SANTA FE — Legislation making it a crime to intimidate election workers and expanding automatic voter registration is on its way to Gov. Michelle Lujan Grisham after winning House approval Monday.
The proposals — contained in separate bills — emerged this year as priorities for Democratic legislative leaders.
Secretary of State Maggie Toulouse Oliver said the measures would increase protection for people on the front lines carrying out elections and make it easier for New Mexicans to vote.
“As federal voting bills are stymied in Congress and voting rights come under attack across the nation, states like New Mexico must step up to protect these rights,” said Toulouse Oliver, a Democrat.
The automatic voter registration proposal, House Bill 4, includes provisions to establish a Native American Voting Rights Act, outlining requirements for secure ballot drop boxes and restores felons’ rights to vote when they leave incarceration, rather than after the completion of probation or parole.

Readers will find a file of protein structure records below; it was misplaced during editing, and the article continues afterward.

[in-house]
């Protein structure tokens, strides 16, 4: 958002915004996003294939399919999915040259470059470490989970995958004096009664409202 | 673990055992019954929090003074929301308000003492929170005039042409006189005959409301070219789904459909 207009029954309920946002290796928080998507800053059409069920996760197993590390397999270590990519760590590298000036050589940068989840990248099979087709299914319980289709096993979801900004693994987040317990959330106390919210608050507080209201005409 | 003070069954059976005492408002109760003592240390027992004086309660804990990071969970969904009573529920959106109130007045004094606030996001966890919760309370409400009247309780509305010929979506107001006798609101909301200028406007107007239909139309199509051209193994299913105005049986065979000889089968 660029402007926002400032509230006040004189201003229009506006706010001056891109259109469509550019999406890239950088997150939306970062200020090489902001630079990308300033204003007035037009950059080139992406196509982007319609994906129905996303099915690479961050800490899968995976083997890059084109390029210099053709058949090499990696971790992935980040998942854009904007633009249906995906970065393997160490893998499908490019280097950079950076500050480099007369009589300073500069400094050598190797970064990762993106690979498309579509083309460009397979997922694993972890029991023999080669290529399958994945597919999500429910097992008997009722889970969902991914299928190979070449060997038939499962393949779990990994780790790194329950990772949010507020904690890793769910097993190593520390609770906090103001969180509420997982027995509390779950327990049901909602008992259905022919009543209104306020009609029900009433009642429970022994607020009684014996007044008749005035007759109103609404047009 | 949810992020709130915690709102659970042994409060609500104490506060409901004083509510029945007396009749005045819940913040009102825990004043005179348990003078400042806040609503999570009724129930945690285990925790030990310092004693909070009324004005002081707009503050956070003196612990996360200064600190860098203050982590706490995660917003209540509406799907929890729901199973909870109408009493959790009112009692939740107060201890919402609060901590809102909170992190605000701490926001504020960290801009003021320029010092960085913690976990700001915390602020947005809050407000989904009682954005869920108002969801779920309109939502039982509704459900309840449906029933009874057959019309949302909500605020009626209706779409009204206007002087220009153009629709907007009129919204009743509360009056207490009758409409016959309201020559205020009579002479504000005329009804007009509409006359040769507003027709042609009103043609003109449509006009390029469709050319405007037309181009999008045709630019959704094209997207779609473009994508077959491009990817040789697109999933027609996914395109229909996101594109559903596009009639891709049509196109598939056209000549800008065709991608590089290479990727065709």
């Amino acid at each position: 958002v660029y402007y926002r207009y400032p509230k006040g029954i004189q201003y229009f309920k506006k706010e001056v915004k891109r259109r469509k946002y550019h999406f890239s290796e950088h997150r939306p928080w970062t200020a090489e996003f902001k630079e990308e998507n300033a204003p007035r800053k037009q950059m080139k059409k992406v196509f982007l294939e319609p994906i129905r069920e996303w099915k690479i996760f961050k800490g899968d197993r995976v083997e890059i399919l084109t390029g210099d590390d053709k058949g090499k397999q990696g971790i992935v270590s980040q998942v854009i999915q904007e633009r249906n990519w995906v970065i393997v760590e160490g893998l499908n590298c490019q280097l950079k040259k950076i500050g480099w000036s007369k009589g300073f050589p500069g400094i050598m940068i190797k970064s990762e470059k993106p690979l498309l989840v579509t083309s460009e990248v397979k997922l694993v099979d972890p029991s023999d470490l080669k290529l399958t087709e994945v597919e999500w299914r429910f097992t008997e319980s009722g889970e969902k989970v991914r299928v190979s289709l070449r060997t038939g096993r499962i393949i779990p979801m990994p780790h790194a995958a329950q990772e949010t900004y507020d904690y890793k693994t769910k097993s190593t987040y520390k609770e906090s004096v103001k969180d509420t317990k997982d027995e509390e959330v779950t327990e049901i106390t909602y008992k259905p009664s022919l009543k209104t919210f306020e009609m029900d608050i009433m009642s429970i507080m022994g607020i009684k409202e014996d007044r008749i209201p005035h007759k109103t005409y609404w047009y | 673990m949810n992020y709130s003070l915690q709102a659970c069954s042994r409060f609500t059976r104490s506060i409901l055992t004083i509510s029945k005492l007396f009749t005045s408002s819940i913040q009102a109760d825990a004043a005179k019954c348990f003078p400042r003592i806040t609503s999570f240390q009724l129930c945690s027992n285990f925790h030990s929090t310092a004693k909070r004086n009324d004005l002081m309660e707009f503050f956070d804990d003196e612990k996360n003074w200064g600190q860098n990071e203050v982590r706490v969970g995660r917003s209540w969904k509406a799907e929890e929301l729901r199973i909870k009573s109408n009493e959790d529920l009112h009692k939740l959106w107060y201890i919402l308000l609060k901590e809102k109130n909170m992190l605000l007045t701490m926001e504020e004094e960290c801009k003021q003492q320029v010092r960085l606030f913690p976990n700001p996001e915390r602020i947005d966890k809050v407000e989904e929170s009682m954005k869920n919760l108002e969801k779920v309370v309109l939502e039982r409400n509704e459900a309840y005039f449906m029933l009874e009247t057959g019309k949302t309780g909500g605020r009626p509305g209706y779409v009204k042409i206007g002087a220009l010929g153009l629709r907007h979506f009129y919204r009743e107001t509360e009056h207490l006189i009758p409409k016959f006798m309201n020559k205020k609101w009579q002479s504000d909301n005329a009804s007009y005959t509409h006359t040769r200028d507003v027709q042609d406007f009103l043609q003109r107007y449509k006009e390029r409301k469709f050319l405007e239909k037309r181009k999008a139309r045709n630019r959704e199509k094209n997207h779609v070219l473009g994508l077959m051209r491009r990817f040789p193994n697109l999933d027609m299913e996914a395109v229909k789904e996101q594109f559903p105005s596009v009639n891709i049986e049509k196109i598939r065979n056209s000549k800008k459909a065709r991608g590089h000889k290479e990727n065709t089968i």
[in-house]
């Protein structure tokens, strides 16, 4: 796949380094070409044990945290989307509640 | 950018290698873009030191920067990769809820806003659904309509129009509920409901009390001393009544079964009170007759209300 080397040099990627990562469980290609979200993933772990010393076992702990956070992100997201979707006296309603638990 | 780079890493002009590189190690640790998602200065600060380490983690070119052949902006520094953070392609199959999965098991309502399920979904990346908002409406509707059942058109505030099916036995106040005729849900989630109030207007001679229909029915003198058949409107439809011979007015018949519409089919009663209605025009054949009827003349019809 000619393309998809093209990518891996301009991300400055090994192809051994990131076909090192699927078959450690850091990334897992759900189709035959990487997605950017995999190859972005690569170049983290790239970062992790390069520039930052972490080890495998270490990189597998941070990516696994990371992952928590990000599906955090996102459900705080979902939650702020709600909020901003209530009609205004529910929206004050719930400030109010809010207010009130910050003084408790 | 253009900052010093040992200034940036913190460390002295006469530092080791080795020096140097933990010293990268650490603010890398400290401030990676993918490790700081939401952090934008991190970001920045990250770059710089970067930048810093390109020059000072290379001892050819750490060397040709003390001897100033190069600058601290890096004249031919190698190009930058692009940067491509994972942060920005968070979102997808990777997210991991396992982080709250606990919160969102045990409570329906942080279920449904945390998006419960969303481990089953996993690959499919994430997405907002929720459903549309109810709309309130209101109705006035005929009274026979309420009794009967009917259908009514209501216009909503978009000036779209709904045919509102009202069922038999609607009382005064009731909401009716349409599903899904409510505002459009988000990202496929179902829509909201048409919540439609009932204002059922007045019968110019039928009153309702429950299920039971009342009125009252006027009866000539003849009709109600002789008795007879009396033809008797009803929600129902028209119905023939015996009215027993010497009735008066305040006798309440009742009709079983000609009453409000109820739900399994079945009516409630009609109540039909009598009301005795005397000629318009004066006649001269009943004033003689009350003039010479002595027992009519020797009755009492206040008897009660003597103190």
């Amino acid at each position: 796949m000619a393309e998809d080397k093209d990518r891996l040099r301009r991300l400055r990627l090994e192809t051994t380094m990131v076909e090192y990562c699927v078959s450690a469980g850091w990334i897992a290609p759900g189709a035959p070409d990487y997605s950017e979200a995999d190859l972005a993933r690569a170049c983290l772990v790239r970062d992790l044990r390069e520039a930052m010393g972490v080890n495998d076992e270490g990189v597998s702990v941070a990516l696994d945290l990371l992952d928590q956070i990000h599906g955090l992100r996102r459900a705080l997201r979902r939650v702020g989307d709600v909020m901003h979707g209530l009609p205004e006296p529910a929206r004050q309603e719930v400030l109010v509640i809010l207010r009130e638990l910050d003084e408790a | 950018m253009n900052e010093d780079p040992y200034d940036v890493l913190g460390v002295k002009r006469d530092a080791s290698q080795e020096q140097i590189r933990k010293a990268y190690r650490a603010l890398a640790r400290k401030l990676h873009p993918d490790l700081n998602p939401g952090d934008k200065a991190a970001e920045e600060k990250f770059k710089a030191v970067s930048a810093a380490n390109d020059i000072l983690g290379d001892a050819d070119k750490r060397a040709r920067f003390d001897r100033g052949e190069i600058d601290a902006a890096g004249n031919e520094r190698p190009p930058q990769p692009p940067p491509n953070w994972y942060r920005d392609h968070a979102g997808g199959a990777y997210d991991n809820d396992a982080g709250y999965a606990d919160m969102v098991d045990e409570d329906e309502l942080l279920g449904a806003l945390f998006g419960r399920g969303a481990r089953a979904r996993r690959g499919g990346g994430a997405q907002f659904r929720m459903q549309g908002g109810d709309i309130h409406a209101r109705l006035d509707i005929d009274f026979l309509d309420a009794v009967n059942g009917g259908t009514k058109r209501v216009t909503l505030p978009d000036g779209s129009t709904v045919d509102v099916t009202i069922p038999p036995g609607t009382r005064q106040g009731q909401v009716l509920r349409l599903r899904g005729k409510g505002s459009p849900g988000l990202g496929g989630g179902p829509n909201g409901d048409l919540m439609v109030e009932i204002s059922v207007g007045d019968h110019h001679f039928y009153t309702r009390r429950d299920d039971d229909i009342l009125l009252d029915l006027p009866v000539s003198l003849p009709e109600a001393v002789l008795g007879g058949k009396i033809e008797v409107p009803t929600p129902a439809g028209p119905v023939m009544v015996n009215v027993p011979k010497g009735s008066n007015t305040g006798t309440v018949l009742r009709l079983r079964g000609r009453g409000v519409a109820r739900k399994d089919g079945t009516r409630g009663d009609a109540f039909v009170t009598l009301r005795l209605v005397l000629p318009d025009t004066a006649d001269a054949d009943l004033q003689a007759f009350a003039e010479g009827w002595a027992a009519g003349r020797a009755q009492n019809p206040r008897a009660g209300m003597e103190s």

It also would automate voter registration during some MVD transactions and establish a permanent absentee voter list.
Republicans staunchly opposed the measure at every step, but the House granted final approval to the legislation on a 42-25 vote Monday.
The bill prohibiting intimidation won much broader support, passing the House on a 62-1 vote.
The legislation, Senate Bill 43, would add the secretary of state, county clerks and their employees to the election code’s prohibition on threats designed to interfere with the impartial administration of elections.
In New Mexico, officials have reported racist mail, being followed and other threats. Toulouse Oliver in 2020 went into hiding for a period of time after her personal information was published on a website called “Enemies of the People,” with targets over officials’ photos.
Sen. Katy Duhigg, an Albuquerque Democrat and co-sponsor of both election bills, said the measures will address real threats to election workers and break down systemic obstacles to voting.
“Better access for more eligible voters means higher levels of participation and engagement,” she said, “and that is a great thing for our democratic process. I’m so pleased these two pieces of legislation have passed and look forward to seeing them signed into law by the governor.”